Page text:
A Subtlety, or the Marvelous Sugar Baby, Kara Walker

This summer the NYC art scene was abuzz with conversation about Kara Walker’s “A Subtlety, or the Marvelous Sugar Baby” a 35-feet high and 75-feet long nude sphinx mammy coated in sugar. It was, among many other descriptions, a spectacle. Over 350,000 people made the pilgrimage. Everyone had something to say about it whether they had seen it or not. Whatever I thought I thought about it completely shifted when I saw it in person. The sphinx’s scale was awe-inspiring and she had a calm, regal presence. It was quite a conversation piece.


I found the Dear Sugar column on the Rumpus website only after its author—bestselling author Cheryl Strayed—had been unmasked. This unmasking did absolutely nothing to diminish the power of Strayed perspective, writing, and voice. It was exciting to hear that the columns had been collected into a book—Tiny, Beautiful Things. Strayed tackles all manner of thorny topics from the meaning of life, to surviving as a writer, to abuse, to abandonment and everything in between. All throughout the book, I unearthed quotes worthy of being saved and savored. It’s a moving, fierce, and fantastic collection of columns.


This year, I saw a number of documentaries, among them was Finding Fela about the groundbreaking Afrobeat musician and activist. The film covers Fela’s life, interviewing his children, bandmates, and one former partner. It also documents some of Bill T. Jones’s process in building the hit Broadway musical Fela! Beyond his talent, Fela was a singular individual, pursuing a lifestyle that ran against the cultural norms, openly criticizing the government and passionately advocating for a restoration and value of traditional Nigerian—and African—culture. Despite his excesses and misogyny, I was completely fascinated by how far he went in living his own lifestyle and how fearless he was in facing down beatings, the death of his mother, and all manner of harassment and abuse to speak his truth.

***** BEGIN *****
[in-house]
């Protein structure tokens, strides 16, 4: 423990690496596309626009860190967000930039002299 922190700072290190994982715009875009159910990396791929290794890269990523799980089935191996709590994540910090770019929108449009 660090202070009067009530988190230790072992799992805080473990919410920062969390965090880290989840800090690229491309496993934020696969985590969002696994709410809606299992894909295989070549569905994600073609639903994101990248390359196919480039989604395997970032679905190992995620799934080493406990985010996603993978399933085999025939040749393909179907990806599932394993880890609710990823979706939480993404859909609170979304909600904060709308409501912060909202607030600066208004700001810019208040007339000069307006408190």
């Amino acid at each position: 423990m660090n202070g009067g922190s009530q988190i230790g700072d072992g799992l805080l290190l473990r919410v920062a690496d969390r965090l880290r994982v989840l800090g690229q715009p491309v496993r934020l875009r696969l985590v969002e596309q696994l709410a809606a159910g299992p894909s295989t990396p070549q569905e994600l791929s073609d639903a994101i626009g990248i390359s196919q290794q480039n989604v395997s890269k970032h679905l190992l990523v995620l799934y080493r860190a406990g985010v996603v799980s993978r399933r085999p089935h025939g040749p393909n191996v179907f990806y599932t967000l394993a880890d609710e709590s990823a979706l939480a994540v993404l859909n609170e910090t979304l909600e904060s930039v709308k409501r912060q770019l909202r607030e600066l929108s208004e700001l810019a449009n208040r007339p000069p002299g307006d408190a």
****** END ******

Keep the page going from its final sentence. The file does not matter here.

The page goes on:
Dacia Carter, Kehinde WIley

Another documentary I saw this year was Kehinde Wiley: An Economy of Grace. Wiley is a highly skilled portrait painter who places black men in tableaus from classic European paintings. His work deals with race as well as masculinity and self-image. An Economy of Grace was his first series using women, and the documentary followed the process from the casting—which Wiley does himself on the street—to the dressmaking process, to the shoot, and the exhibition in which the women saw their portraits. Wiley’s work is very distinctive and has followed the same structure for many years. What the film did was open the doors on the process and demonstrated how amazingly immersive and transformative the experience is for the subjects and the viewers. I loved taking that journey with the artist and understanding that even for art that looks the same to the viewer, the process behind creating each piece may be transformative for the artmaker and the participants.


One of my pleasures of this year has been the development of The 100, a series on the CW that shows a dystopic Earth, post-nuclear destruction. At the outset, it seemed as if dystopia was just a backdrop for another teen show, but as Season 1 progressed, the show became more confident in moving away from a classic teen drama to become its own animal. Now in Season 2, The 100 has reached its stride. There’s plenty to make me uncomfortable—in the show’s two years, I’ve noticed only two black women: one is a drug dealer and the other is a warrior who is the most savage of the savages. Despite hating the way I am represented in the show, I love the questions and quandaries the characters are in. People are aligned in very specific survivor camps that are at odds with each other and we watch the dissolution of characters’ identities as they make their way through a desolate world.